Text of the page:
Novel Spectroscopic Probes for Detecting DNA Damage

  • Author / Creator
    El-Yazbi, Amira F
  • Absorption of UV light by nucleic acids can result in the formation of molecular lesions leading to mutagenesis, carcinogenesis, and cell death. Thus, understanding DNA damage is important for elucidating the molecular mechanisms of disease. Much effort has been focused on developing methods for detecting DNA damage. However, almost all of the proposed methods consist of multi-step procedures, are limited to a specific type of damage, require expensive instruments, and/or suffer from a high level of interference. In this thesis, I present some novel simple, mix-and-read fluorescent assays for the detection of DNA damage. The goal is to design probes that are superior to conventional fluorescent molecular beacons (MBs) in detecting DNA damage. The first approach was to design MBs with modified DNA backbones. For this purpose, locked nucleic acid (LNA) and chimeric RNA-DNA (chMB) MBs were designed. The results show that chMBs are more sensitive and selective for DNA damage than LNA MBs that have comparable selectivity to conventional MBs. However, these probes show a signal that is inversely proportional to the amount of damage. Therefore, the second approach was to design probes that give signals directly proportional to the amount of damage. For this purpose, probes with 2-aminopurine (2AP) were designed. Such probes show no fluorescence for undamaged DNA and fluorescence for damaged DNA. 2AP probes offer high sensitivity and selectivity comparable to MBs, but are expensive, especially with an increasing number of 2APs in the probe to increase sensitivity. Thus, the hypochromism probe was designed. For this probe, the absorbance signal increases with increasing amount of damage. Results show that the hypochromism probe is more selective and more than ten times cheaper than conventional MBs, but less sensitive. The need for a sensitive, selective and inexpensive probe was the motivation to design the Tb3+/hairpin probe. Single-stranded DNA greatly enhances the Tb3+ emission, but duplex DNA does not. Undamaged DNA targets will hybridize with the hairpin with no emission. The Tb3+/DNA hairpin probe proves to be the cheapest, most sensitive and selective probe for the quantification of DNA damage of all the probes presented here.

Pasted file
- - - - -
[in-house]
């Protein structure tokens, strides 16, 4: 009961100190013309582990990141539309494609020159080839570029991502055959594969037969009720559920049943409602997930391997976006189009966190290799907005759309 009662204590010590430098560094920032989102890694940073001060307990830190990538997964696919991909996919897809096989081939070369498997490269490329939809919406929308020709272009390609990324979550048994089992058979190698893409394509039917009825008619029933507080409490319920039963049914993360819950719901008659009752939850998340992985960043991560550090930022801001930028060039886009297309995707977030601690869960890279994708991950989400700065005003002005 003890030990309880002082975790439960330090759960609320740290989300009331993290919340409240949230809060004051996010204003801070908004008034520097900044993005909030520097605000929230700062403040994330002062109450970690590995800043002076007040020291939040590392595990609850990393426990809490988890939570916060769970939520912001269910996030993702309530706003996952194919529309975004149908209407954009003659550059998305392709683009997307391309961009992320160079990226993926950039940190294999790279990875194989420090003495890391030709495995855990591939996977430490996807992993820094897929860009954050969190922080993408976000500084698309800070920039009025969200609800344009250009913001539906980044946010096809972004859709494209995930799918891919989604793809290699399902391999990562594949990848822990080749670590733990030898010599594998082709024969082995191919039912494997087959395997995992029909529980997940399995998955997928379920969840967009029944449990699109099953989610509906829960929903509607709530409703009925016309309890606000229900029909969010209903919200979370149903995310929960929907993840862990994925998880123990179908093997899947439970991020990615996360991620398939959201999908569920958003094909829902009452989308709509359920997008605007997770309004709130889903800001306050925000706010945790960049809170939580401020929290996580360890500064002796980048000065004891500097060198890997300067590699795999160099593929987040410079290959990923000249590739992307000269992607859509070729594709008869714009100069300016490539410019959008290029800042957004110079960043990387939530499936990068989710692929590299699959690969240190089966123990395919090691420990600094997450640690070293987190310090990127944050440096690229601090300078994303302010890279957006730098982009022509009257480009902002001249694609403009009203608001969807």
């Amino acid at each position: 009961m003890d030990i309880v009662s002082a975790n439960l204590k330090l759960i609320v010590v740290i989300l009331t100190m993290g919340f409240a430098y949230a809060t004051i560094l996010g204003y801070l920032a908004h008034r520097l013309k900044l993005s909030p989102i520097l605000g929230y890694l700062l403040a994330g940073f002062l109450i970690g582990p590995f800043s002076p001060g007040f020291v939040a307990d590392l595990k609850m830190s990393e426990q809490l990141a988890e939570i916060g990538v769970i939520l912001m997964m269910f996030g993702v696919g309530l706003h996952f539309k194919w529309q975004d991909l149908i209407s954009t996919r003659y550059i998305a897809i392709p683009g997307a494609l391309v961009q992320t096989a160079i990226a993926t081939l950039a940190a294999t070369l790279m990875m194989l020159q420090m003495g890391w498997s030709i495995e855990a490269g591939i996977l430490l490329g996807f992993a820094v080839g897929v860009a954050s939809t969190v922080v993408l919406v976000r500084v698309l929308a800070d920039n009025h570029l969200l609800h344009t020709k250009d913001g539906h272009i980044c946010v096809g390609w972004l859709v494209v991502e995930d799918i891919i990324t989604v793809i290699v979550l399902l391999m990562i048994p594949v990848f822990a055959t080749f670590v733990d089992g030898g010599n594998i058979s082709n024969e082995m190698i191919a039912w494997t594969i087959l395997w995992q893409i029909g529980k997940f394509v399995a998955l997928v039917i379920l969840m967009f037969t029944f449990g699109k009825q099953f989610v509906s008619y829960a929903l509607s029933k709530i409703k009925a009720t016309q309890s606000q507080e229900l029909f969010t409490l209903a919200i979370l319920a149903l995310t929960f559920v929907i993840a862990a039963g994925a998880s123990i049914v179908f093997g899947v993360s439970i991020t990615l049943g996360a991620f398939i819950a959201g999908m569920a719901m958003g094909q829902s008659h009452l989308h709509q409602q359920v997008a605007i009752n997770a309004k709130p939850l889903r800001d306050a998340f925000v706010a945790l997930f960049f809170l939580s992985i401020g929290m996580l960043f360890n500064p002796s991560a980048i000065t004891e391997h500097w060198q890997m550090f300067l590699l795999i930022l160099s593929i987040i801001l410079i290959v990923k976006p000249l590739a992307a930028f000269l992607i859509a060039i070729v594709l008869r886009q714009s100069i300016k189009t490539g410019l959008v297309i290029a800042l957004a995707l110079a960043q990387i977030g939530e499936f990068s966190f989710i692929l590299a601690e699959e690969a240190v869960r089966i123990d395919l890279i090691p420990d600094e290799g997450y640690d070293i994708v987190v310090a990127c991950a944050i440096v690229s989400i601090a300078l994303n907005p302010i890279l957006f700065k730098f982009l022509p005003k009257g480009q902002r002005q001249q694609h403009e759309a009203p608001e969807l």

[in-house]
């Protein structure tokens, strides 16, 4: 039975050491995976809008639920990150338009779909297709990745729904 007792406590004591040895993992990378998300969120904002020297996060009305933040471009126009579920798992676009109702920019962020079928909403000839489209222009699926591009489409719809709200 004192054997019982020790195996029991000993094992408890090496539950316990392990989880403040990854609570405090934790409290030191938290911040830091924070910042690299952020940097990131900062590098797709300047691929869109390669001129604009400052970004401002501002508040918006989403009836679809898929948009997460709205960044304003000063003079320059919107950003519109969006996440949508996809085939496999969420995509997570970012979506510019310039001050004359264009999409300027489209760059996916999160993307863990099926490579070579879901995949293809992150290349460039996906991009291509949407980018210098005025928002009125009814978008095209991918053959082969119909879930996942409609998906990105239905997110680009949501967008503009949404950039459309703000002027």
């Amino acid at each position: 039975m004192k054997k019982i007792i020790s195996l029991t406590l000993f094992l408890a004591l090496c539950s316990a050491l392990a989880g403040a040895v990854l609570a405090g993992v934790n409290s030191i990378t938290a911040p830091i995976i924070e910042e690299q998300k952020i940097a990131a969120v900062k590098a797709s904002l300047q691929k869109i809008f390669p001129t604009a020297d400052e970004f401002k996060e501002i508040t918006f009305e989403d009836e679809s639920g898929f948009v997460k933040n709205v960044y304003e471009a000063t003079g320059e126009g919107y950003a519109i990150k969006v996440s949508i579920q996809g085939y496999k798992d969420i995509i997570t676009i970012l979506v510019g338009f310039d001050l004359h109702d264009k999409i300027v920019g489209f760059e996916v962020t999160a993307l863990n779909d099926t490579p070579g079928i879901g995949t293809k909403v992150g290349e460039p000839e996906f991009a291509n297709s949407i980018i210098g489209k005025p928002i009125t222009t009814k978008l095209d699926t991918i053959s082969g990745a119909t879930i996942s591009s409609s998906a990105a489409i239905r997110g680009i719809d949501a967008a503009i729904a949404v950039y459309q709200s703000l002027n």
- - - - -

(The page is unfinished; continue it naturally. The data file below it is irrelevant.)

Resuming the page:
• Subjects / Keywords
  • Graduation date
    Spring 2013
  • Type of Item
  • Degree
    Doctor of Philosophy
  • DOI
  • License
    This thesis is made available by the University of Alberta Libraries with permission of the copyright owner solely for non-commercial purposes. This thesis, or any portion thereof, may not otherwise be copied or reproduced without the written consent of the copyright owner, except to the extent permitted by Canadian copyright law.
  • Language
  • Institution
    University of Alberta
  • Degree level
  • Department
  • Supervisor / co-supervisor and their department(s)
  • Examining committee members and their departments
    • Krull, Ulrich (Chemistry, U of T)
    • Campbell, Robert (Chemistry)
    • Le, X.C. Chris (Chemistry)
    • Gibbs-Davis, Julianne (Chemistry)